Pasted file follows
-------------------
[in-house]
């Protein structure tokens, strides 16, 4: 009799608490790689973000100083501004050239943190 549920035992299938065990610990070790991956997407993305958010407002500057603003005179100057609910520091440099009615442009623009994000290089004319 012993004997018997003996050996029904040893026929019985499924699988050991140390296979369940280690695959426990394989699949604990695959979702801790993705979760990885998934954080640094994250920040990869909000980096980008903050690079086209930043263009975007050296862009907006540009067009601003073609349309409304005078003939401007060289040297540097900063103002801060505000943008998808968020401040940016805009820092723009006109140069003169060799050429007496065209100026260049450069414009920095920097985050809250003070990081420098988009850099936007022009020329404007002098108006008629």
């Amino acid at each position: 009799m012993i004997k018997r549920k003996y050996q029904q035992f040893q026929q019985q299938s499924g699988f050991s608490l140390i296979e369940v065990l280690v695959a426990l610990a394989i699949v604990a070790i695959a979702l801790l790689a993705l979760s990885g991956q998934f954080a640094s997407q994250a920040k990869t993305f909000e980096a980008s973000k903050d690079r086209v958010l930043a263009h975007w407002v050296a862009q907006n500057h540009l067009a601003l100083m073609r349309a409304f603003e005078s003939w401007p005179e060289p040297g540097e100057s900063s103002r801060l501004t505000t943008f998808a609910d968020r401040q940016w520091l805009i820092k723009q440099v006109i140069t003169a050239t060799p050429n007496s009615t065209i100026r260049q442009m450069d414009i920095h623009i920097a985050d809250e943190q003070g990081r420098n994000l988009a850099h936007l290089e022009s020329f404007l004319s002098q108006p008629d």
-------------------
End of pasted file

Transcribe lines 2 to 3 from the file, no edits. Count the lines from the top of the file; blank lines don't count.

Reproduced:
């Protein structure tokens, strides 16, 4: 009799608490790689973000100083501004050239943190 549920035992299938065990610990070790991956997407993305958010407002500057603003005179100057609910520091440099009615442009623009994000290089004319 012993004997018997003996050996029904040893026929019985499924699988050991140390296979369940280690695959426990394989699949604990695959979702801790993705979760990885998934954080640094994250920040990869909000980096980008903050690079086209930043263009975007050296862009907006540009067009601003073609349309409304005078003939401007060289040297540097900063103002801060505000943008998808968020401040940016805009820092723009006109140069003169060799050429007496065209100026260049450069414009920095920097985050809250003070990081420098988009850099936007022009020329404007002098108006008629």
């Amino acid at each position: 009799m012993i004997k018997r549920k003996y050996q029904q035992f040893q026929q019985q299938s499924g699988f050991s608490l140390i296979e369940v065990l280690v695959a426990l610990a394989i699949v604990a070790i695959a979702l801790l790689a993705l979760s990885g991956q998934f954080a640094s997407q994250a920040k990869t993305f909000e980096a980008s973000k903050d690079r086209v958010l930043a263009h975007w407002v050296a862009q907006n500057h540009l067009a601003l100083m073609r349309a409304f603003e005078s003939w401007p005179e060289p040297g540097e100057s900063s103002r801060l501004t505000t943008f998808a609910d968020r401040q940016w520091l805009i820092k723009q440099v006109i140069t003169a050239t060799p050429n007496s009615t065209i100026r260049q442009m450069d414009i920095h623009i920097a985050d809250e943190q003070g990081r420098n994000l988009a850099h936007l290089e022009s020329f404007l004319s002098q108006p008629d």